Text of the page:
, Volume 23, Issue 3, pp 639–643 | Cite as

Celebrating photography’s two fathers

Roger Watson and Helen Rappaport: Capturing the light: A true story of genius, rivalry and the birth of photography. London: Macmillan, 2013, xiv+306pp, £20 HB
  • Naomi Pasachoff
Book Review

In early 1839, two very different geniuses, one French and one English, told the world about their discoveries of two different ways of creating permanent photographic images. Anticipating the 2014 celebration of the 175th anniversary of those events, Capturing the Lightcomes as a welcome gift recognizing the birth of photography. More than a rich, if condensed, dual biography of Louis Daguerre (1787–1851) and Henry Talbot (1800–1877), the book is a clear and fascinating account of the history of photography from its earliest roots in the camera obscura—essentially a wooden box with a lens on one end and, at the other, a piece of ground glass on which to focus an image. From at least the sixteenth century, artists, including Leonardo, Velasquez, and Vermeer, had used the camera obscura to create templates for their paintings. From the eighteenth century on, not only artists but also scientists and entrepreneurs were in search of a method to use chemicals to permanently record the...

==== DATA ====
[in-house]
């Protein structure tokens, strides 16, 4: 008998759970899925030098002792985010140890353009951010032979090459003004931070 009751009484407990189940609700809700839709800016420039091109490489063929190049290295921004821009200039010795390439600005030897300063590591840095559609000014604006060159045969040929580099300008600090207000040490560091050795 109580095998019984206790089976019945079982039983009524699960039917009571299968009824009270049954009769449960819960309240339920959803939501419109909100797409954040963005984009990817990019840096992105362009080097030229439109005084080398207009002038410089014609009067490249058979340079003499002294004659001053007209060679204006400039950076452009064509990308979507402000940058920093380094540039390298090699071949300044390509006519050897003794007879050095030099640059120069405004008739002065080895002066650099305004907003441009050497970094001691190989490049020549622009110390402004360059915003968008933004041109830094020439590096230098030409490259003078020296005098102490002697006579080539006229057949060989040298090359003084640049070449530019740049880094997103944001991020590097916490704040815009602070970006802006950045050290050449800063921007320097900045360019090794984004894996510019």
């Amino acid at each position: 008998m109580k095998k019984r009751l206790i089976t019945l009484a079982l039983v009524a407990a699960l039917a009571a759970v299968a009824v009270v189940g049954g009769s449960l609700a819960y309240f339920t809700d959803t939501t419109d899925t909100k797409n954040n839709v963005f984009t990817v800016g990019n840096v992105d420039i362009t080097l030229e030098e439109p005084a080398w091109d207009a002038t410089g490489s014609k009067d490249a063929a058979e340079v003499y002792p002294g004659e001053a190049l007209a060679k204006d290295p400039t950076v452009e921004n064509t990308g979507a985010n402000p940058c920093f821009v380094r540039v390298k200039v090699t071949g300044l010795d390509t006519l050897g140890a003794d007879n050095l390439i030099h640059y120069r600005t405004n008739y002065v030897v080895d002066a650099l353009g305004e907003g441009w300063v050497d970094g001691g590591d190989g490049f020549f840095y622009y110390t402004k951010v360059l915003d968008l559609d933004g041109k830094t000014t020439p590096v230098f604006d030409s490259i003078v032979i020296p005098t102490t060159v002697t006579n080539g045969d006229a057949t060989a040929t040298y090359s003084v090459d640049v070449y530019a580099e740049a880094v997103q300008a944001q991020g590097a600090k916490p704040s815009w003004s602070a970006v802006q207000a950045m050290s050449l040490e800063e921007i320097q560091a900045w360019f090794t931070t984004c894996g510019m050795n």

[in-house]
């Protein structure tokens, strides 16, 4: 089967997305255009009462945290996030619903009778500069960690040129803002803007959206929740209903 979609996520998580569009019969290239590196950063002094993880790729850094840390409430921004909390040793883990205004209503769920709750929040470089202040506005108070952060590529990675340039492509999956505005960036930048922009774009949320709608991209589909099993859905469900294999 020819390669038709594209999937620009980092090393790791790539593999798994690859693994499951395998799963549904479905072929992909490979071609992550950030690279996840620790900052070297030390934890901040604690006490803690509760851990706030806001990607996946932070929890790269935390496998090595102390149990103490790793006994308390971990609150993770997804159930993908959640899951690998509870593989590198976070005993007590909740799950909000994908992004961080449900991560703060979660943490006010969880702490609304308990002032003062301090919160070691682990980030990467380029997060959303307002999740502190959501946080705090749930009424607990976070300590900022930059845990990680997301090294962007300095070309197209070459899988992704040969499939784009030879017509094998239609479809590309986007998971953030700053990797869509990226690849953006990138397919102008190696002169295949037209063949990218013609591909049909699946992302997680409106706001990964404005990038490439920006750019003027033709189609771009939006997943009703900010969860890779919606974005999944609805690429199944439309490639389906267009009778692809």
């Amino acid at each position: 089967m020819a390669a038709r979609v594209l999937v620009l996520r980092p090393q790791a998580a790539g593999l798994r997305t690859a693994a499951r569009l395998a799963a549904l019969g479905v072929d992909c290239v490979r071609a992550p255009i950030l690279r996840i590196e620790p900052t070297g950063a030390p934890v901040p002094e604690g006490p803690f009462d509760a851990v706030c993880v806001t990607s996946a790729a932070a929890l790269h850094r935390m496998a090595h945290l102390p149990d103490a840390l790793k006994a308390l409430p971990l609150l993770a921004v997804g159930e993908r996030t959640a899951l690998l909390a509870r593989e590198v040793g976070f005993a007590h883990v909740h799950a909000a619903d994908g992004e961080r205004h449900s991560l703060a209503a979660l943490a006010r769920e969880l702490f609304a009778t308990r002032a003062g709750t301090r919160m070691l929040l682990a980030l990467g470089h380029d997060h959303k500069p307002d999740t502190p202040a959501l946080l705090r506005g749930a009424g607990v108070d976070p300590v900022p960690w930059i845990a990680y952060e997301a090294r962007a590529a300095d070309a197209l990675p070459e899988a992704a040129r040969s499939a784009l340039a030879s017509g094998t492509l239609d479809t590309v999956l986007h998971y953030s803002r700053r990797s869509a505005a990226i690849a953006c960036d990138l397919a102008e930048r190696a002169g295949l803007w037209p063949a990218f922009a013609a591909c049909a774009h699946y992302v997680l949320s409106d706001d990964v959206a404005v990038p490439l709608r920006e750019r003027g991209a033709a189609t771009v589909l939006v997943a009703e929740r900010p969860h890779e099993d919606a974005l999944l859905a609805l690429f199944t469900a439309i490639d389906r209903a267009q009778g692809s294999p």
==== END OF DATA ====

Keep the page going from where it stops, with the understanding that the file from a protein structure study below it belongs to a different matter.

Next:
Copyright information

© Springer Science+Business Media Dordrecht 2014

Authors and Affiliations

  1. 1.Williams CollegeWilliamstownUSA

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